Over Protective Dads


Just wanted to put this thought out there and share a little personal experience. Ok with you? Cool. Recently, I made an assumption about mine and my daughter’s relationship. I thought I’d clear up that assumption by actually asking her directly. Just to inform you on our relationship, I lucked up. My daughter is actually quite honest with me and my wife. She really says what’s on her mind…respectfully. My wife has always worked to make it “okay” for all of our children to express themselves when they’ve disagreed with us, so long as it is done respectfully. So, I asked my daughter recently, “Do you feel like you’ve had to go ask your friends about serious things like sex and drugs or, you know other stuff, because you feel like I’ve been holding back and not telling you the whole truth?” Her reply, “At first. I mean, mom would tell me more and I really felt like I couldn’t talk to you. But I do now. I feel like you’re telling me everything now.”

I started out as a VERY over protective father. In addition, given the way I was raised, voicing one’s opinion was not always a valued method of communication and so with my children it went. That was early on. When they were younger, I felt like, “I’m the dad. I know what’s best for them. I set the rules, and they follow.” But is having our children simply follow the rules, the best our relationships with them get? Is that the most we should expect out of our exchange with these awesome little humans? It took me a while to figure it out with the help of my faith and my wife but I realized that I could be a bulldog and protect and shield my kids from all the crap in the world but that ultimately ends up producing the opposite effect. They end up losing their darn minds once they get out of the house because they’d been so oppressed/repressed in the home.

For me, it began around the end of my daughter’s sixth grade year that I would start telling her things and having conversations with her that would make me uncomfortable…in a good way. She started blossoming young and so I had to tell her before she started Junior High that she was going to be popular, but not in the way she thought. I began telling her things about the way boys were going to come at her and how they’d attempt to treat her and I did it in rather frank terms, not sugar coating or sanitizing the discussion. I told her about how boys would try to “cop a feel” by hugging her under her arms with their arms closer to around her waist in an attempt to get that hug/dry hump. I told her all the horny teen boy tricks of the trade and I gave it to her with both barrels. And it has worked. So far.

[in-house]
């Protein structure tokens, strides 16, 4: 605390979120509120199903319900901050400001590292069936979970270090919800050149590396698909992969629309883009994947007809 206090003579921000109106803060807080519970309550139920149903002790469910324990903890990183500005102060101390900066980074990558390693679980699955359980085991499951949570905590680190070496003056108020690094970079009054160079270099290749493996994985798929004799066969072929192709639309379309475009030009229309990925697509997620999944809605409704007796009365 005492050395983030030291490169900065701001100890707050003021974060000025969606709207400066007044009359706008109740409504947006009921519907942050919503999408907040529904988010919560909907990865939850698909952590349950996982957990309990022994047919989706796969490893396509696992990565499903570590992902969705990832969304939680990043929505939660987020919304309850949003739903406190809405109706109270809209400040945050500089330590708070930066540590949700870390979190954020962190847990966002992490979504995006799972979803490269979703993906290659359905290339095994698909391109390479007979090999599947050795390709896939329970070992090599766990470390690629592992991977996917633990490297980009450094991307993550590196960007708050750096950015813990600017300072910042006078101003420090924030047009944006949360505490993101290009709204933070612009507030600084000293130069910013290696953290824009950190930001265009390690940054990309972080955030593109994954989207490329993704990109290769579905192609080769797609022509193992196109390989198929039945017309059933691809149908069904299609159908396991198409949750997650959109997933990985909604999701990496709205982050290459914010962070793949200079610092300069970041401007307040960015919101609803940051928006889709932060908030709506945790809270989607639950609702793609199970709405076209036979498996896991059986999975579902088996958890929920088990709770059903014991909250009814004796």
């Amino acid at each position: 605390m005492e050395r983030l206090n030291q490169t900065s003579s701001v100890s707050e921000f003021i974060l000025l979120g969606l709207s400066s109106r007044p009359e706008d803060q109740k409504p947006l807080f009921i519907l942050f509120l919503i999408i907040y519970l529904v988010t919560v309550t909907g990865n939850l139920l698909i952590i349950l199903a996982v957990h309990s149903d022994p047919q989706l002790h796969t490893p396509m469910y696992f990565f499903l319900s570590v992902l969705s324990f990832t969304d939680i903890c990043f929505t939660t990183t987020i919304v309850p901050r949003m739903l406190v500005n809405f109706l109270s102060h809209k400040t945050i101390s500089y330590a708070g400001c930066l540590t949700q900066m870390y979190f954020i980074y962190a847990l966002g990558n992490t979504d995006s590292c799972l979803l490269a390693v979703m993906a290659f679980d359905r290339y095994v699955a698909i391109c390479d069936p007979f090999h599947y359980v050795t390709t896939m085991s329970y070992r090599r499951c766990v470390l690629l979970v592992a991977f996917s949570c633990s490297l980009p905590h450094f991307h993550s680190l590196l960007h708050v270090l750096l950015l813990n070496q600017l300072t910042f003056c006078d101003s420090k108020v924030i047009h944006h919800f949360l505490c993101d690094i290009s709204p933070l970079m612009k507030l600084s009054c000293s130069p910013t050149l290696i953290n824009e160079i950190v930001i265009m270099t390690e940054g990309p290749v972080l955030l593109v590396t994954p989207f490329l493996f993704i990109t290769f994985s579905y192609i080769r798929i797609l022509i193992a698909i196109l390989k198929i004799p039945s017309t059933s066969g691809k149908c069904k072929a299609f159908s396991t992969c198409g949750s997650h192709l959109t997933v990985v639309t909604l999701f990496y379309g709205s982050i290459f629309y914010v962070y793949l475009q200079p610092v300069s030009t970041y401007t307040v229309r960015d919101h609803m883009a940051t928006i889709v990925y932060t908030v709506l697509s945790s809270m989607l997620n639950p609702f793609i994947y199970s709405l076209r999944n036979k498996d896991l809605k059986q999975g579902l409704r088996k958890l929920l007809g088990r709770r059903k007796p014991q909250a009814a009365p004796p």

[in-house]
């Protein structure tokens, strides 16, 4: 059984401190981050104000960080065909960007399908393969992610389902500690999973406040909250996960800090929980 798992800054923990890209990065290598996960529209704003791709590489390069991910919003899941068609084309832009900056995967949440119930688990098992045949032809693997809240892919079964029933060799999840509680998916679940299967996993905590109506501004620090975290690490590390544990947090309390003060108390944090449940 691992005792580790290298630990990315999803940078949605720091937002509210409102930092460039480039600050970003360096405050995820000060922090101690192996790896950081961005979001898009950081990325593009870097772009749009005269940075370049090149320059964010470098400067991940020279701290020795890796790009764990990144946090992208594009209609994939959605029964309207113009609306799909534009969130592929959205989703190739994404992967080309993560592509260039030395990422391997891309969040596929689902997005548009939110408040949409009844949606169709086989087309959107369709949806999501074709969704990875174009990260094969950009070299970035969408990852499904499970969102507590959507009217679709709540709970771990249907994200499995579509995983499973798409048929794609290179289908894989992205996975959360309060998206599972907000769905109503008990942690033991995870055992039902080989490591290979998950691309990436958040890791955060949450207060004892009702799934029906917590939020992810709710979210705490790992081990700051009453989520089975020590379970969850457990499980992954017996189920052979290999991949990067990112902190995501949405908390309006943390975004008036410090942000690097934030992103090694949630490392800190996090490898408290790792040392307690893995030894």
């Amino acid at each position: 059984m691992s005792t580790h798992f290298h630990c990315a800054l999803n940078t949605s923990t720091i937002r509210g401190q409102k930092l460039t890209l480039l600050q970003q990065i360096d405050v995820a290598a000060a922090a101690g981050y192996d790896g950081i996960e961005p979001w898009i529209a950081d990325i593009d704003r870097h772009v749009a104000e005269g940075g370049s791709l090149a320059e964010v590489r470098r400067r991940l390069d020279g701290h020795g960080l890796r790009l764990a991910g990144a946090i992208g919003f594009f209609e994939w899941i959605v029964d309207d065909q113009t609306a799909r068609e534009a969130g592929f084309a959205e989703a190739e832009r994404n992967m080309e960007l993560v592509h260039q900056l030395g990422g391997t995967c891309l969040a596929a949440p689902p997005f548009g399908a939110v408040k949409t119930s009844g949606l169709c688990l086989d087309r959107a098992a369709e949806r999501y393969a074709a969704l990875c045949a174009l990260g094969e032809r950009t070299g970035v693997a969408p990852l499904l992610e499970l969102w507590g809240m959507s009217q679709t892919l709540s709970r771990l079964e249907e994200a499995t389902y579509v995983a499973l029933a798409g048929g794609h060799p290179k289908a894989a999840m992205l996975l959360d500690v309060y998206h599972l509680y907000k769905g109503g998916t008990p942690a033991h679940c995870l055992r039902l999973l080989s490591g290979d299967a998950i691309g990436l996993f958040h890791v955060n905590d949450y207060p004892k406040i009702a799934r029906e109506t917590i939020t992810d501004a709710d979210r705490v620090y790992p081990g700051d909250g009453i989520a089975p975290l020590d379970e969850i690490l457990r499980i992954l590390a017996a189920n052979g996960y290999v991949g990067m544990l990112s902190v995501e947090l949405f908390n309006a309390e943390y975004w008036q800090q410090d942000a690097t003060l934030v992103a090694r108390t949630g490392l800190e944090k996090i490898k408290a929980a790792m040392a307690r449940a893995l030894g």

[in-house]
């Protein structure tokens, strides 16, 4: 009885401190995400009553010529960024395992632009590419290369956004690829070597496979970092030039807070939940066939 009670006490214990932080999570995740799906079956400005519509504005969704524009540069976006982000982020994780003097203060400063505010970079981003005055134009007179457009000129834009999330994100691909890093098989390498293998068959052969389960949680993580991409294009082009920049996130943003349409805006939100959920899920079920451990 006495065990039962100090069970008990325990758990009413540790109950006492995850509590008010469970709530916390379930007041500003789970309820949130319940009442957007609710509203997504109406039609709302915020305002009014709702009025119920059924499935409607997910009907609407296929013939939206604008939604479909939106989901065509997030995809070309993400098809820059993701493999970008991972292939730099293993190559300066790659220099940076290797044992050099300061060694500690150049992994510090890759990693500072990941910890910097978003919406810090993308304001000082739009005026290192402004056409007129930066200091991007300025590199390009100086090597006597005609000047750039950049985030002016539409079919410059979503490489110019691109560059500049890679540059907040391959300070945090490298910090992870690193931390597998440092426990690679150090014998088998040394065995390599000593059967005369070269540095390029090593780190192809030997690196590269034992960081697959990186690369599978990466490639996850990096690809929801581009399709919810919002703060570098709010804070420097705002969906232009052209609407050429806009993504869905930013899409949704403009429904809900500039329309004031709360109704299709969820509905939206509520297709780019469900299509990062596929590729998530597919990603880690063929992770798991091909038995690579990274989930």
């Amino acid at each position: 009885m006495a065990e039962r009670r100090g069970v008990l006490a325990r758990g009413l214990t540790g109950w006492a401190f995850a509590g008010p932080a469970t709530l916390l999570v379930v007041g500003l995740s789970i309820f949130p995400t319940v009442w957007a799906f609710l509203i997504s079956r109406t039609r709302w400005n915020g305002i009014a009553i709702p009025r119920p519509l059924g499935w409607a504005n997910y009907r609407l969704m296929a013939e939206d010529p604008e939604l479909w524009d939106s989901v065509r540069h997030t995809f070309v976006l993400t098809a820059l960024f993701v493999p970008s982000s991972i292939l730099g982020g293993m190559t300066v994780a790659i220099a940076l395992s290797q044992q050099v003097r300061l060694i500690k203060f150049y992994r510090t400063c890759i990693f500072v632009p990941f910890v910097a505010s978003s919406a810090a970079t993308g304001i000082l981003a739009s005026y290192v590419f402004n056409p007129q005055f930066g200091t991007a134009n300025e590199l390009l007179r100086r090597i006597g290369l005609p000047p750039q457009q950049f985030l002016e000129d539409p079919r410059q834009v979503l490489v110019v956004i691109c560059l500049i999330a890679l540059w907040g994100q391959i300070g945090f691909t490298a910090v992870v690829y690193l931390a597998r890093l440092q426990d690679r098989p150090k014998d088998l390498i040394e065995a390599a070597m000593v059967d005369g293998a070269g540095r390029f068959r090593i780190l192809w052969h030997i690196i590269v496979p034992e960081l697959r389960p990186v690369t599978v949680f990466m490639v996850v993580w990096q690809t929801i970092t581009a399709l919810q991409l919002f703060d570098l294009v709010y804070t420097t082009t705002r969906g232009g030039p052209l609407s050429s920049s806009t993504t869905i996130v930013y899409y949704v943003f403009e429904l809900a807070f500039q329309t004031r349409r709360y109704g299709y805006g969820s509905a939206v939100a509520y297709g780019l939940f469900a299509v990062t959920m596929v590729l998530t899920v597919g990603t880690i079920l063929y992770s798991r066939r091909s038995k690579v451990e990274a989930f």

How do I know it has worked so far? Questions. It’s by the questions she still comes and asks me. Questions that would make many blush, but if I want to raise a healthy, savvy, self-aware young lady, I’ve got to answer them. If I don’t answer them then, Cosmopolitan, People, friends, etc. will answer those questions and God help me if I let those influences inform her worldview. I mean, to be quite honest, this current culture our children find themselves in SUCKS. Big time. Children give oral sex like it’s a handshake these days. Google “rainbow party” if you don’t believe me. So, what did I do…I used the awesome power of the internet and pulled up a medical website and showed my daughter what herpes looks like. Genital and oral herpes outbreaks, I showed her pictures of both. In all their gory detail. I did that when she was 13. Now before you get the idea that my daughter was “fast,” I didn’t do all of this because she was giving us signs that she had “jezebel-like’ tendencies. To this day, at 14, she hasn’t had a real boyfriend. She’s an honor roll student whose won the Silver Presidential award for her academics, but she’s darn cute. She’s had people ask about modeling since she was a baby and now at 14 with those same looks and DD’s it was imperative that I have these very real discussions with her because I know the wolves have been sniffing around the flock looking for a meal.

So, let me pass on a little advice. If, when your daughter is born, you look at her and think, “I will protect her from every evil on this planet and keep her a virgin until she’s 45,” be careful. Being over-protective may have the opposite effect that your protecting her is supposed to achieve. You actually want to raise a daughter who can discern the good guys from the idiots and in order for her to be able to do that you’re going to have to allow her measured doses of some pretty real stuff. An inoculation, if you will, against BS. And trust me, I talk to children about internet safety and there are far too many girls giving boys nude pictures of themselves because they feel like they have to do that to “seal the deal” and get a boy in this digital age to like them. When you’re honest and open with your princess, you’ll actually help instill a greater sense of confidence and help build her up against the same crap you wanted to keep her from anyway.

Maybe I’m crazy though. Maybe you think I’m crazy? You can tell me in the comments. I promise I won’t cry and if enough of you say I’m wrong, I’ll share that with her too….one day.

About Tshaka Armstrong

Tshaka Armstrong is the husband to one awesome wife, dad to three awesome children. On any given day you may find him posting internet & tech family safety info here and on his personal blog www.digitalshepherds.com, or chatting with his tweeps when he's not dadvocating here. Join in the conversation, drop a line, share a joke and join him in encouraging each other to be awesome!